I did more refereeing (peer-reviewing) this year than usual (including some for book manuscripts) and tons of article-reading for my book-in-progress and for a related new class I taught ("Small Words"). So, though my pile of to-be-read books has not shrunk, I've more than justified the investment in varifocal reading glasses.

That's the end of the accounting (BrE accountancy).

I'm going to start out with the best three books about language that I read in actual book form. Then I'll say something about two 2021 books that I read in manuscript and appreciated enough to provide a blurb for. Then I might tell you a bit about writing.

My best language reads of 2021

1. Memory Speaks: On Losing and Reclaiming Language and Self Julie Sedivy (Harvard UP, 2021)

Let's start at the end of my year, with the book I've just finished. Julie Sedivy's Memory Speaks: On Losing and Reclaiming Language and Self. Sedivy, a Czech-born and (mostly) Canada-raised linguist,  uses her personal experience as the starting point for exploring the psychological, social, and emotional aspects of being multilingual and of losing one's childhood language to attrition (then recovering it). 

I found this book absolutely perfect. The six long chapters (Death, Dreams, Duality, Conflict, Revival, Home) have none of the furniture that academic writers tend to lean on—like titled subsections,  blocks of quotation, and clunky referencing (though for those of us who want to see the research basis, the notes section is a treasure trove). Instead, the paragraphs just flow, phrase by gorgeous phrase. At one point, she's discussing her relationship with her Czech-speaking father or her French-speaking schoolmates, at another she's explaining fascinating studies on such subjects as how bilingual immigrants' languages interact with personality and memory. This includes the research supporting her observation that "it is healthy to be as hyphenated a citizen as possible, hazardous to be a cultural amputee." By the end, she's learning an indigenous language of Canada and witnessing firsthand the efforts made to revive dying languages, but only after returning to her father's home village to rekindle the language that had retreated from her as she grew up (with the help of relatives who were "about as fluent in spoken English as they were in spoken algebra"). Sedivy proposes the term homelanguage as a sister to homeland, since we live in our languages even when we or they have moved geographically.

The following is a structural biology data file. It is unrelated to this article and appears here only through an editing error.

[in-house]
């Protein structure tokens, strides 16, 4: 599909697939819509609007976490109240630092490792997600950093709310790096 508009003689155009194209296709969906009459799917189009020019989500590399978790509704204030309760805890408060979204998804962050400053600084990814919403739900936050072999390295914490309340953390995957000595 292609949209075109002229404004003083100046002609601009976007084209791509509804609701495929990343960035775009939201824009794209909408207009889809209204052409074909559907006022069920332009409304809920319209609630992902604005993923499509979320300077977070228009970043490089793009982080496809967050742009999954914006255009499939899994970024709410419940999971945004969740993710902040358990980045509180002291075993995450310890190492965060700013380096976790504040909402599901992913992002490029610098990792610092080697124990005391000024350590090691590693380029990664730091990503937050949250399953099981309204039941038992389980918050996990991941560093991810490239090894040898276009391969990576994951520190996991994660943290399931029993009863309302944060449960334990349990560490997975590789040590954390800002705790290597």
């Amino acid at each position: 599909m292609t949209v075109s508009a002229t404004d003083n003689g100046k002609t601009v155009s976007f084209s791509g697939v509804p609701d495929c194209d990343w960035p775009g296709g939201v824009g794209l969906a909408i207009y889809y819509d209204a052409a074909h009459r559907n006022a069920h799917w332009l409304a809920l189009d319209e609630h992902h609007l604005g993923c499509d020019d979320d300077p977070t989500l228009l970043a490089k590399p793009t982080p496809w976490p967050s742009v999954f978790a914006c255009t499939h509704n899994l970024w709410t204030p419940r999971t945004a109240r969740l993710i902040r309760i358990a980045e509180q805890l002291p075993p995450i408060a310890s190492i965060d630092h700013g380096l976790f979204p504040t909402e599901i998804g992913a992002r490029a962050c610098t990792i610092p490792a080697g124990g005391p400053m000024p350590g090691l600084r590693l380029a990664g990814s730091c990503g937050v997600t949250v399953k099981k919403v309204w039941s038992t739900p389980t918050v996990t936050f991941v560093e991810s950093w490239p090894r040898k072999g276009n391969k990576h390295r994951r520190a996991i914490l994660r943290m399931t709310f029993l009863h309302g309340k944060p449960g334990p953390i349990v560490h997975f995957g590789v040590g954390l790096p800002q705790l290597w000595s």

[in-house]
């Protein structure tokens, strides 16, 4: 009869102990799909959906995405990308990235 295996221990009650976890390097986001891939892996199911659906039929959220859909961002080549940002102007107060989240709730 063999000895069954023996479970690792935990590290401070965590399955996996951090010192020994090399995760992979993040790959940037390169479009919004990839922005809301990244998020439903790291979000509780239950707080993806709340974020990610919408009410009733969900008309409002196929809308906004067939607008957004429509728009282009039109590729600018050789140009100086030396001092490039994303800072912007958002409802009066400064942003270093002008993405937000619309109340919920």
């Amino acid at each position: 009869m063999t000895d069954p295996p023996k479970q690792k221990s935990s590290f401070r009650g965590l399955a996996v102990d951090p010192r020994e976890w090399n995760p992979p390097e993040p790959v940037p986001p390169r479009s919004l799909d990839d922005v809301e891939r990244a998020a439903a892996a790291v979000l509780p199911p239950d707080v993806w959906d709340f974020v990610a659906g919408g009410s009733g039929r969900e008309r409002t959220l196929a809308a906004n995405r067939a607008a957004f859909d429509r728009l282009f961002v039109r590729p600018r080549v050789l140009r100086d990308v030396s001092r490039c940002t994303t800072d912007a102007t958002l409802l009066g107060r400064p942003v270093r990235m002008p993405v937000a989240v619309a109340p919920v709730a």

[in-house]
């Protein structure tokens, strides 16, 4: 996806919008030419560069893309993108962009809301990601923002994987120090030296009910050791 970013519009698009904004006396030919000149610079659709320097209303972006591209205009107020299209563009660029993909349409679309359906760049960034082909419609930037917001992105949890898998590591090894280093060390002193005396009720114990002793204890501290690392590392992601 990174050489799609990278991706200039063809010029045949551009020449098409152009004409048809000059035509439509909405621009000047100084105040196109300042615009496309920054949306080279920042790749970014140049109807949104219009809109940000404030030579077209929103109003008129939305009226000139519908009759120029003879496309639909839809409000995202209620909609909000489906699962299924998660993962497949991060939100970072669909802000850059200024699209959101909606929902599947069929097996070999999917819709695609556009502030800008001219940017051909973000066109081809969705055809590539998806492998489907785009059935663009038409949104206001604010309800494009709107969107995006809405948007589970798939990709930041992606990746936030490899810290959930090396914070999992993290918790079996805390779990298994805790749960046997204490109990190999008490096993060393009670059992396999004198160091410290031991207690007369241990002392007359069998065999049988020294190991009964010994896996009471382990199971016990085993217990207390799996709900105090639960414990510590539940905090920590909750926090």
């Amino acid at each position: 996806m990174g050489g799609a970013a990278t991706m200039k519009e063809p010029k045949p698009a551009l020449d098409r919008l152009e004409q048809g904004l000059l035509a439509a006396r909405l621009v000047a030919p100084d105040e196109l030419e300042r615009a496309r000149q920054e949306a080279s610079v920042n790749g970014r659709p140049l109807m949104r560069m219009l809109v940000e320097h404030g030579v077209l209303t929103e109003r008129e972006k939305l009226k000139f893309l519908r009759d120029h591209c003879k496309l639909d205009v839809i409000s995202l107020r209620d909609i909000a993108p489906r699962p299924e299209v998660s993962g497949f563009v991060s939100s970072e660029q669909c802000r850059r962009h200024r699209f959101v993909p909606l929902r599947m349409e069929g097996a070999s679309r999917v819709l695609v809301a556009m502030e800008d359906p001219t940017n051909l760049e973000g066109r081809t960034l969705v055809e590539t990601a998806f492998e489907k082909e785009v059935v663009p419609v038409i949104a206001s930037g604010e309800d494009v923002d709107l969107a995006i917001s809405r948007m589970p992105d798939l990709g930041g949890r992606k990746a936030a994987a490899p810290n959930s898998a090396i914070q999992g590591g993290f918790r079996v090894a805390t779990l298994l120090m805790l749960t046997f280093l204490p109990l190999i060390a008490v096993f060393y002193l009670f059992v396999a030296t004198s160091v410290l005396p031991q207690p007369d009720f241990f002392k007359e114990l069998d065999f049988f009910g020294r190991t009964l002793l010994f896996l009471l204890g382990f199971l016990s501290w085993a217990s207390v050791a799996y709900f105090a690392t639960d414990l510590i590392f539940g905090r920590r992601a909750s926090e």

The book is written with an empathy that never dumbs the subject down, but that constantly made (mostly monolingual) me think "I never thought of that. Of course it must feel that way." People who grew up with more than one language are likely to value the insights into the psychology of their multilingualism and the kinship across languages with other multilingual folk. But it's got to be even more valuable for those of us who grew up monolingual as part of a linguistic majority, letting us in on the meanings, consequences, and feelings of multilingualism and potentially complicating our views of what it means to know a language.

As I read Memory Speaks, I was surprised that it was a book from a university press. That probably means it's not going to be on as many bookshop or public library shelves as it should be. Please seek it out and read it. (I hope it's being translated into other languages. Especially Czech! I'm sure that would be an interesting challenge.)

Full disclosure: the publisher sent me a complimentary copy of this book.

2. A Stitch of Time: The Year a Brain Injury Changed my Brain and my Life by Lauren Marks (Simon and Schuster, 2017)

I bought Lauren Marks' A Stitch of Time in the hope that it would give me some interesting facts and (someone else's) anecdotes for the book I'm writing on now. And it did. But like Sedivy's book, it also gave me some inkling of what it would be like to have a different mind/brain than I have (and by extension, it gave me a greater awareness of how my own mind/brain shapes my experience). And like Sedivy's book, it is a tale and exploration of language loss and recovery.
 
The author was the subject of probably my favo(u)rite episode of The Allusionist podcast—which was how I learned about the book. Marks was 27 when a burst aneurysm deprived her of almost all language. The book tells the story of her linguistic (and personal) recovery—though perhaps rediscovery is a better word than recovery. The book is so well written that you might at times doubt that she still has aphasia (certainly, not to the same extent that she did at first), but then it might occur to you: perhaps her distance from English contributes to her vivid language, just as it contributes to her appreciation for its complexity and (related) silliness.